Every year or so, I give myself a gift. I give myself a week (or two, if I can swing it) at an artist’s retreat. My favorite spot is the Penland School of Crafts. Sometimes I take classes there with amazing artists, and sometimes I give myself residency time—which is that wide-open, no-holds-barred “making time” that people like me dream about. I used to spend a much larger portion of my life as a printmaker, but there’s been a shift in the last few years, and there’s a lot less time to make art than there used to be.
But every once in a while, I do a retreat—a residency—that gives me time to focus on making new work, experimenting with new techniques, and rejuvenates me. The problem is, I start psyching myself out. Why do we do that to ourselves? Why do we doubt our abilities and our dreams?
Each time I sign up to take a retreat week, this cycle of thought occurs:
1. This is amazing. I can’t wait to go. (2 months until time to go)
2. OMG, what was I thinking? This costs too much. What will I make? (1 week before arrival)
3. I have no ideas. I have only one week here. This was a mistake. (Arrival day.)
4. This is wonderful. I have time to make art again. Look what happens when I do this… (Day 2)
5. I wish I had more time. Why don’t I treat myself better? (Day 4)
6. Best week ever. I made something that surprised me. When can I do this again? (Last day)
Why do we doubt ourselves so much? Why do we doubt our abilities and our dreams? This happens EVERY TIME I decide to give myself time at a place like Penland. I second-guess myself until it’s almost paralyzing—even though I know this pattern and know that I always end up making something interesting and meaningful. This time, I went to make prints for an upcoming show in Asheville. I’d psyched myself out so bad by the first day that I didn’t even touch the printing press. I called Andrew and he said, “Are you having trouble getting back on the horse?” I told him, “It’s like the horse sat on me. He’s huge and stubborn and refuses to move.”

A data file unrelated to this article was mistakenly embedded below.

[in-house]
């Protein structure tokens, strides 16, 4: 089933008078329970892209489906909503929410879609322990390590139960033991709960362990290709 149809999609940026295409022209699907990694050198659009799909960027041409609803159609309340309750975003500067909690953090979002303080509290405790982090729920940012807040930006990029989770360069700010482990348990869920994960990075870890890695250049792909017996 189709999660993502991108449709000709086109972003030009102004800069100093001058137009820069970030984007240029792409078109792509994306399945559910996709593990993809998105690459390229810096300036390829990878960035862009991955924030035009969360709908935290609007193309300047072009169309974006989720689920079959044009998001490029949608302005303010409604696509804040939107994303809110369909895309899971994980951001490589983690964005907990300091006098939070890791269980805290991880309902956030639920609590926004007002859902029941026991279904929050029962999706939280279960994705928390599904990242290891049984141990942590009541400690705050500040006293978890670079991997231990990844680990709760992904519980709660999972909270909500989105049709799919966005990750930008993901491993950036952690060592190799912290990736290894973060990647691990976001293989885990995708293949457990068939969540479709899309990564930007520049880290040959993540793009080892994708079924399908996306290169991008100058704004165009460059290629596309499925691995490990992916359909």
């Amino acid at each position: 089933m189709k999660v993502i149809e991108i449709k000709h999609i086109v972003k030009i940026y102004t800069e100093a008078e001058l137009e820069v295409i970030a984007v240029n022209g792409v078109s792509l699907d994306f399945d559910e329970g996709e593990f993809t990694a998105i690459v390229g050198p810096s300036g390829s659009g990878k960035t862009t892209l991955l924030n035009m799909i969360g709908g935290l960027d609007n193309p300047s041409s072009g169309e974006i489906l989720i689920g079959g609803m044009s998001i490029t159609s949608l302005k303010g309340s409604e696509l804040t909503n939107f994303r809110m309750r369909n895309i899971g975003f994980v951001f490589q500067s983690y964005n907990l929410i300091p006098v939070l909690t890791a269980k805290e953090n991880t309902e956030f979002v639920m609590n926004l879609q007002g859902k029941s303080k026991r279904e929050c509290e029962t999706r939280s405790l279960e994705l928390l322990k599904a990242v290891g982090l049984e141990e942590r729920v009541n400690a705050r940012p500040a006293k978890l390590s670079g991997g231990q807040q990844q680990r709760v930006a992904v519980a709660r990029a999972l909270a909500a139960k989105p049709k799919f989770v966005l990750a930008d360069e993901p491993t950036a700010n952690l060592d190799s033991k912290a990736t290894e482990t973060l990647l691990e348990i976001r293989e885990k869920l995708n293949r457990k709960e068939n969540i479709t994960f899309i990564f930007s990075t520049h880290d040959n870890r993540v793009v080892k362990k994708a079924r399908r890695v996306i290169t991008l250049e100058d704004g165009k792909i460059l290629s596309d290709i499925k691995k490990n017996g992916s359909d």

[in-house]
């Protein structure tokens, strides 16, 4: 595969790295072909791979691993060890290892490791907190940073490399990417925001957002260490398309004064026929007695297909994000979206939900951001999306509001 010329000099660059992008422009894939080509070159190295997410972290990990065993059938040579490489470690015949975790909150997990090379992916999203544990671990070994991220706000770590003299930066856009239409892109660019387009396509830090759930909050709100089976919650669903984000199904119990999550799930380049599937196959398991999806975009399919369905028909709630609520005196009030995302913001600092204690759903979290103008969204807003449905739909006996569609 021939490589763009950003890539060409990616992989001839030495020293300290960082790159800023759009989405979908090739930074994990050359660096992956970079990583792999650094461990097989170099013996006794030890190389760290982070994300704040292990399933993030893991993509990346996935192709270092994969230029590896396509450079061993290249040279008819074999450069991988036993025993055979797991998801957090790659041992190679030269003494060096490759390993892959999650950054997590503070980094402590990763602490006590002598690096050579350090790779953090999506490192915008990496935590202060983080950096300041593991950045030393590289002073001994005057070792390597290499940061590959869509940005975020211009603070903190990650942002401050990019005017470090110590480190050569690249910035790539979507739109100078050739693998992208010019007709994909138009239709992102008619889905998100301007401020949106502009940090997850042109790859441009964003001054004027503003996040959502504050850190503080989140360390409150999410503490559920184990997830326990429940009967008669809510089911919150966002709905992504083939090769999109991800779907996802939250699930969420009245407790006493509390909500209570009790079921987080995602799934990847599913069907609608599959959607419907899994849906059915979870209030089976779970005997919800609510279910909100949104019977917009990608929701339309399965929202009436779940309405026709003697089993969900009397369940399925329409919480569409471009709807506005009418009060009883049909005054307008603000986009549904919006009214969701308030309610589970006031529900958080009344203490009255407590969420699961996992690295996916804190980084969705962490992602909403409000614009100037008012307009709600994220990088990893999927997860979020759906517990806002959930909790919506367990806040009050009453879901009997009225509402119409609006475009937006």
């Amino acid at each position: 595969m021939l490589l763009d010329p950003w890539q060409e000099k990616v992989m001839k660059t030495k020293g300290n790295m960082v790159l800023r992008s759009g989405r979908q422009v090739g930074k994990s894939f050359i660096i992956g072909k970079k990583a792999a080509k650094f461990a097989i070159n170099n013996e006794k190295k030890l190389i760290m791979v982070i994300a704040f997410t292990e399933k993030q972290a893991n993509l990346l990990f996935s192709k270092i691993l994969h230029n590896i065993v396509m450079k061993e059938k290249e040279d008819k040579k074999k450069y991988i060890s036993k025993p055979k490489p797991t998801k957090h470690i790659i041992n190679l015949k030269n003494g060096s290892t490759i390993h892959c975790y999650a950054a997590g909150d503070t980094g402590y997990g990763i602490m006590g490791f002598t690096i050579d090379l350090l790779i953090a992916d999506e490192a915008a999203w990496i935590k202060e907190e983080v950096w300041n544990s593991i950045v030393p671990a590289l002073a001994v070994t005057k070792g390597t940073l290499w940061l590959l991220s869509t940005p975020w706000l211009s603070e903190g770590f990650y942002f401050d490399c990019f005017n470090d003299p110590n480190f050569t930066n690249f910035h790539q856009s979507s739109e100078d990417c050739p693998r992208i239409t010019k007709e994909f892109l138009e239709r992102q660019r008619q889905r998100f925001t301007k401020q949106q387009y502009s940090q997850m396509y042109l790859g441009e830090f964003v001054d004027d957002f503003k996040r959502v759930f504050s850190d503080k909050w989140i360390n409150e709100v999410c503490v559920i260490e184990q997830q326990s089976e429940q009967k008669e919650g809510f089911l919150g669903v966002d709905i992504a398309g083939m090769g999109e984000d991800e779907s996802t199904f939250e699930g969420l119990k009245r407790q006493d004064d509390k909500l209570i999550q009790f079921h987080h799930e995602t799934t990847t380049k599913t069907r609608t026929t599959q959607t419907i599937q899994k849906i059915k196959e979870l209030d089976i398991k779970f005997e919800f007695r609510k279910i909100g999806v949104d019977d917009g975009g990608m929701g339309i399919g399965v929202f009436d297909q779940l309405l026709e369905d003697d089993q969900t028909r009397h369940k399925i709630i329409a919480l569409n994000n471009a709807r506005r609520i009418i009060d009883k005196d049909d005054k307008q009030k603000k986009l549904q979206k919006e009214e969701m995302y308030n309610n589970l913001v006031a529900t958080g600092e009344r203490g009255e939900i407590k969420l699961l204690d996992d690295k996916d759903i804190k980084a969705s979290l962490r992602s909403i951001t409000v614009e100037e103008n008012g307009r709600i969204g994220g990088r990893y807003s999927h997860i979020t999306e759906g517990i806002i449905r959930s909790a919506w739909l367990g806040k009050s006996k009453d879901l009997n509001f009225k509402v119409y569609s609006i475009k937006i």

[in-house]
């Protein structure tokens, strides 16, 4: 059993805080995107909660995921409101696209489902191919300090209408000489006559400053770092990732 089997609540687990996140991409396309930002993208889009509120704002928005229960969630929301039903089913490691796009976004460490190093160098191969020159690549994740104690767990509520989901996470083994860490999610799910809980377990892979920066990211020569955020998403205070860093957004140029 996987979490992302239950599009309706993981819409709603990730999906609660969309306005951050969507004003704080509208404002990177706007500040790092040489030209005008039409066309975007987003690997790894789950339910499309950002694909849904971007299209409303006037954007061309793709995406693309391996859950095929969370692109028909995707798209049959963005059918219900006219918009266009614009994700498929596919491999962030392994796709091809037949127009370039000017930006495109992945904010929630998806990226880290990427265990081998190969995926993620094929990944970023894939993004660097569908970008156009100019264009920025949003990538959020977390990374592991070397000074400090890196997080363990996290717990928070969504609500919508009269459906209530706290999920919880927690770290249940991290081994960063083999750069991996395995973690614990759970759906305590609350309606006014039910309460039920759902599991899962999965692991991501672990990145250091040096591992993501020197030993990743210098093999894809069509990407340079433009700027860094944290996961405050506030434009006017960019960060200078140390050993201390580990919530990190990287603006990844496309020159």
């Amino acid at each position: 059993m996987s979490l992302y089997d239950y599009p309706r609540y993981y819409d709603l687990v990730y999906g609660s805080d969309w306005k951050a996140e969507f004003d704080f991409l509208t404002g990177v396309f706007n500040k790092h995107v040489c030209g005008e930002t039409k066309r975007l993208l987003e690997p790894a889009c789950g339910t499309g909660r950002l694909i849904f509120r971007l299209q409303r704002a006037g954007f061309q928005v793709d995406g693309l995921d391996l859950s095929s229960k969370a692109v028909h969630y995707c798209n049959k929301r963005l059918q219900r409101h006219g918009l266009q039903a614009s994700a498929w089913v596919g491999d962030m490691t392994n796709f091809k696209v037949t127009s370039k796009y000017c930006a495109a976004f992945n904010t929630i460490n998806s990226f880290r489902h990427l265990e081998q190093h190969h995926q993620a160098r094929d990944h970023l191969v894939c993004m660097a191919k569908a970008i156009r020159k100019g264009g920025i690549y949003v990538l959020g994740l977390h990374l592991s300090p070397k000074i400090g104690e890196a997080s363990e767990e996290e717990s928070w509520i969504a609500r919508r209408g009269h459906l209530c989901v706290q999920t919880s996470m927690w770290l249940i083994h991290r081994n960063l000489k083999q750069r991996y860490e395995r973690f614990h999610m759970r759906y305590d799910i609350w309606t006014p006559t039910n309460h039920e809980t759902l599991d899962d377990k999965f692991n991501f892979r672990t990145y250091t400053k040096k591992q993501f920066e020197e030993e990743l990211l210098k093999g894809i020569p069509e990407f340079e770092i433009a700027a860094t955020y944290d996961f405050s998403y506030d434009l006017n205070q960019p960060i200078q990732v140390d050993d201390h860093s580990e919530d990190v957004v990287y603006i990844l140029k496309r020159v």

The next day, I just started printing, in full-on “Let’s see what happens when I do this” mode. And the results were pretty cool. I made some calendars, some posters, and learned a new technique that led me right to the prints I needed for the show. (Scroll through the gallery above to see a little bit of everything. The calendars and posters are for sale in my Etsy shop.)
This story has a happy ending. I had a great week and printed the pieces I needed for the Guild show, and made some things just for fun. I played around with monoprinting, and learned some new techniques. But the question remains: even though I always have a great experience at a retreat like this, why do I still doubt myself before each one? Why do I try to sabotage myself by thinking that money could be better spent on things like gas and groceries?
It’s often hard to justify an expense like that, but sometimes those expenses—and those experiences—bring the most gratifying and meaningful moments in our lives. To retreat in this way is to turn inward, to our most intimate creative selves, and get back in touch with that deepest part of the heart. Retreating reminds me of something John Muir once said. He was talking about escaping to the wilderness, but sometimes the artist’s heart is its own wilderness—and we must have the courage to go. So thank you, Penland, for opening your doors, for harboring us artists when we need you the most, and for giving us space to make, and meet our fellow makers, and for being such a bright spot in the world.